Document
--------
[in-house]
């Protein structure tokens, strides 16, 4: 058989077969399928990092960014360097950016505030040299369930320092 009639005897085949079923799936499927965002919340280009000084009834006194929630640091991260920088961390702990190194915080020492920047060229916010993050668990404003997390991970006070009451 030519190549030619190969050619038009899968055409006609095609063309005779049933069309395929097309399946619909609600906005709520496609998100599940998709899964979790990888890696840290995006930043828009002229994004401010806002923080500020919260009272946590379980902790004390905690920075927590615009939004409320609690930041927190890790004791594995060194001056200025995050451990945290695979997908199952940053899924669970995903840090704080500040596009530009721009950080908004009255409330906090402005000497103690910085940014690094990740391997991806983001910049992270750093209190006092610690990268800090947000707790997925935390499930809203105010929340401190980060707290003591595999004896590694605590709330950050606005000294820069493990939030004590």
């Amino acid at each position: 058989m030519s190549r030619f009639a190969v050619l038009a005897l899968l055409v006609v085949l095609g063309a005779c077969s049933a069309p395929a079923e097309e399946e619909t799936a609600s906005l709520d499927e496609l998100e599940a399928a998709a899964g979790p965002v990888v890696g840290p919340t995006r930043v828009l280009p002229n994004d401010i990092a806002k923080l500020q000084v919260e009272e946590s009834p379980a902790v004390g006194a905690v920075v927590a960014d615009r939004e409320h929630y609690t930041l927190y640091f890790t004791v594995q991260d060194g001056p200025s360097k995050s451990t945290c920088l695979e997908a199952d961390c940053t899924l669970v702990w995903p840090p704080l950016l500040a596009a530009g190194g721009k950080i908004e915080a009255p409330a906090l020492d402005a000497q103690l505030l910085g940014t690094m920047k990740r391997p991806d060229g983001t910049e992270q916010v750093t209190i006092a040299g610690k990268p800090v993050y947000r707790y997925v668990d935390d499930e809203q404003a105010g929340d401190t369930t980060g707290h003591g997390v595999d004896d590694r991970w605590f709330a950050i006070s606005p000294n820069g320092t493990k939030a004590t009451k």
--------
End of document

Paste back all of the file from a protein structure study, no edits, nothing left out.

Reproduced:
[in-house]
């Protein structure tokens, strides 16, 4: 058989077969399928990092960014360097950016505030040299369930320092 009639005897085949079923799936499927965002919340280009000084009834006194929630640091991260920088961390702990190194915080020492920047060229916010993050668990404003997390991970006070009451 030519190549030619190969050619038009899968055409006609095609063309005779049933069309395929097309399946619909609600906005709520496609998100599940998709899964979790990888890696840290995006930043828009002229994004401010806002923080500020919260009272946590379980902790004390905690920075927590615009939004409320609690930041927190890790004791594995060194001056200025995050451990945290695979997908199952940053899924669970995903840090704080500040596009530009721009950080908004009255409330906090402005000497103690910085940014690094990740391997991806983001910049992270750093209190006092610690990268800090947000707790997925935390499930809203105010929340401190980060707290003591595999004896590694605590709330950050606005000294820069493990939030004590």
């Amino acid at each position: 058989m030519s190549r030619f009639a190969v050619l038009a005897l899968l055409v006609v085949l095609g063309a005779c077969s049933a069309p395929a079923e097309e399946e619909t799936a609600s906005l709520d499927e496609l998100e599940a399928a998709a899964g979790p965002v990888v890696g840290p919340t995006r930043v828009l280009p002229n994004d401010i990092a806002k923080l500020q000084v919260e009272e946590s009834p379980a902790v004390g006194a905690v920075v927590a960014d615009r939004e409320h929630y609690t930041l927190y640091f890790t004791v594995q991260d060194g001056p200025s360097k995050s451990t945290c920088l695979e997908a199952d961390c940053t899924l669970v702990w995903p840090p704080l950016l500040a596009a530009g190194g721009k950080i908004e915080a009255p409330a906090l020492d402005a000497q103690l505030l910085g940014t690094m920047k990740r391997p991806d060229g983001t910049e992270q916010v750093t209190i006092a040299g610690k990268p800090v993050y947000r707790y997925v668990d935390d499930e809203q404003a105010g929340d401190t369930t980060g707290h003591g997390v595999d004896d590694r991970w605590f709330a950050i006070s606005p000294n820069g320092t493990k939030a004590t009451k």